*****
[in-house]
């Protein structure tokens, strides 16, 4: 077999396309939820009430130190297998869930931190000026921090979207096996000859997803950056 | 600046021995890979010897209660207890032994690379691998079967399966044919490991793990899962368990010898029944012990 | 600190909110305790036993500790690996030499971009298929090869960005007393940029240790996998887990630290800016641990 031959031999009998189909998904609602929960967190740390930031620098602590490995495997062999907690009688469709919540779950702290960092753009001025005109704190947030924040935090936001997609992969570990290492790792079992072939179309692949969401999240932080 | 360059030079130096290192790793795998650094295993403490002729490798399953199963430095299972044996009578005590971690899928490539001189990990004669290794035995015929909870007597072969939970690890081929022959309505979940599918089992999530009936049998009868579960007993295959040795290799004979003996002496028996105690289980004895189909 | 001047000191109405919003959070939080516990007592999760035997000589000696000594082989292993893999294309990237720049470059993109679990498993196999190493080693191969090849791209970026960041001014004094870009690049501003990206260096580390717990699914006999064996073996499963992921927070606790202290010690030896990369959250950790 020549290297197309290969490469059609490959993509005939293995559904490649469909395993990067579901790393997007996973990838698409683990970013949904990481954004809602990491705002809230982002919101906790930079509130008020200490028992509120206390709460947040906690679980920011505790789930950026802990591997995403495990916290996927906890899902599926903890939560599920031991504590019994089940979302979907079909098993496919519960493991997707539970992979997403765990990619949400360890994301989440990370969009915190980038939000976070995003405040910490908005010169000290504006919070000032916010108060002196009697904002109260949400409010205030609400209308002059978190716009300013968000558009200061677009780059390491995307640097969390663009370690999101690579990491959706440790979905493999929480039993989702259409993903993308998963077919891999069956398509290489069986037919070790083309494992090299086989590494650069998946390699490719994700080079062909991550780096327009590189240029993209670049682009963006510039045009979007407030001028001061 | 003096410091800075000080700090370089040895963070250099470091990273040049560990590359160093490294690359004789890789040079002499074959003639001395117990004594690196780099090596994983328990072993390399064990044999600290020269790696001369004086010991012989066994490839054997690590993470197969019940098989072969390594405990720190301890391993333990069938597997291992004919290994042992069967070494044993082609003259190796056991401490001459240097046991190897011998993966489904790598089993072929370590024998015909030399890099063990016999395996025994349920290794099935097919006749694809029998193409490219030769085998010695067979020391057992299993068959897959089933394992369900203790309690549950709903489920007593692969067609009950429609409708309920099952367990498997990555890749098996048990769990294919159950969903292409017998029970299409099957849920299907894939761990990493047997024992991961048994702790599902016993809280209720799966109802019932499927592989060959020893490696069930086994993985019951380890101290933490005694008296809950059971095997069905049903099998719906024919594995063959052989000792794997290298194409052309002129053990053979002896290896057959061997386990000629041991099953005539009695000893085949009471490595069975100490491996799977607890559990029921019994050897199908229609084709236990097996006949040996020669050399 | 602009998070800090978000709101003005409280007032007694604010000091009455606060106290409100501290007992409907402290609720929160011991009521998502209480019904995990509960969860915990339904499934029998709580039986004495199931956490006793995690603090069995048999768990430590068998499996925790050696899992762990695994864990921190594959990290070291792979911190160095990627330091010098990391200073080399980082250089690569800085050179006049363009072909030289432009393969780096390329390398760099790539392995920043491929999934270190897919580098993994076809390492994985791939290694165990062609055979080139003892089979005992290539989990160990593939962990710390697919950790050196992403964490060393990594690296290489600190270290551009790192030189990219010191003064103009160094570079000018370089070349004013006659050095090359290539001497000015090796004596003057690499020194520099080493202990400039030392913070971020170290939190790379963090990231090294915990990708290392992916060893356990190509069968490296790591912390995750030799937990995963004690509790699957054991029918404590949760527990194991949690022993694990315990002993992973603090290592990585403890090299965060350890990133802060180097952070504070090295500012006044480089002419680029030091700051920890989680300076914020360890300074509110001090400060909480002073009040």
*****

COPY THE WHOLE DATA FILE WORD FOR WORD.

[in-house]
């Protein structure tokens, strides 16, 4: 077999396309939820009430130190297998869930931190000026921090979207096996000859997803950056 | 600046021995890979010897209660207890032994690379691998079967399966044919490991793990899962368990010898029944012990 | 600190909110305790036993500790690996030499971009298929090869960005007393940029240790996998887990630290800016641990 031959031999009998189909998904609602929960967190740390930031620098602590490995495997062999907690009688469709919540779950702290960092753009001025005109704190947030924040935090936001997609992969570990290492790792079992072939179309692949969401999240932080 | 360059030079130096290192790793795998650094295993403490002729490798399953199963430095299972044996009578005590971690899928490539001189990990004669290794035995015929909870007597072969939970690890081929022959309505979940599918089992999530009936049998009868579960007993295959040795290799004979003996002496028996105690289980004895189909 | 001047000191109405919003959070939080516990007592999760035997000589000696000594082989292993893999294309990237720049470059993109679990498993196999190493080693191969090849791209970026960041001014004094870009690049501003990206260096580390717990699914006999064996073996499963992921927070606790202290010690030896990369959250950790 020549290297197309290969490469059609490959993509005939293995559904490649469909395993990067579901790393997007996973990838698409683990970013949904990481954004809602990491705002809230982002919101906790930079509130008020200490028992509120206390709460947040906690679980920011505790789930950026802990591997995403495990916290996927906890899902599926903890939560599920031991504590019994089940979302979907079909098993496919519960493991997707539970992979997403765990990619949400360890994301989440990370969009915190980038939000976070995003405040910490908005010169000290504006919070000032916010108060002196009697904002109260949400409010205030609400209308002059978190716009300013968000558009200061677009780059390491995307640097969390663009370690999101690579990491959706440790979905493999929480039993989702259409993903993308998963077919891999069956398509290489069986037919070790083309494992090299086989590494650069998946390699490719994700080079062909991550780096327009590189240029993209670049682009963006510039045009979007407030001028001061 | 003096410091800075000080700090370089040895963070250099470091990273040049560990590359160093490294690359004789890789040079002499074959003639001395117990004594690196780099090596994983328990072993390399064990044999600290020269790696001369004086010991012989066994490839054997690590993470197969019940098989072969390594405990720190301890391993333990069938597997291992004919290994042992069967070494044993082609003259190796056991401490001459240097046991190897011998993966489904790598089993072929370590024998015909030399890099063990016999395996025994349920290794099935097919006749694809029998193409490219030769085998010695067979020391057992299993068959897959089933394992369900203790309690549950709903489920007593692969067609009950429609409708309920099952367990498997990555890749098996048990769990294919159950969903292409017998029970299409099957849920299907894939761990990493047997024992991961048994702790599902016993809280209720799966109802019932499927592989060959020893490696069930086994993985019951380890101290933490005694008296809950059971095997069905049903099998719906024919594995063959052989000792794997290298194409052309002129053990053979002896290896057959061997386990000629041991099953005539009695000893085949009471490595069975100490491996799977607890559990029921019994050897199908229609084709236990097996006949040996020669050399 | 602009998070800090978000709101003005409280007032007694604010000091009455606060106290409100501290007992409907402290609720929160011991009521998502209480019904995990509960969860915990339904499934029998709580039986004495199931956490006793995690603090069995048999768990430590068998499996925790050696899992762990695994864990921190594959990290070291792979911190160095990627330091010098990391200073080399980082250089690569800085050179006049363009072909030289432009393969780096390329390398760099790539392995920043491929999934270190897919580098993994076809390492994985791939290694165990062609055979080139003892089979005992290539989990160990593939962990710390697919950790050196992403964490060393990594690296290489600190270290551009790192030189990219010191003064103009160094570079000018370089070349004013006659050095090359290539001497000015090796004596003057690499020194520099080493202990400039030392913070971020170290939190790379963090990231090294915990990708290392992916060893356990190509069968490296790591912390995750030799937990995963004690509790699957054991029918404590949760527990194991949690022993694990315990002993992973603090290592990585403890090299965060350890990133802060180097952070504070090295500012006044480089002419680029030091700051920890989680300076914020360890300074509110001090400060909480002073009040």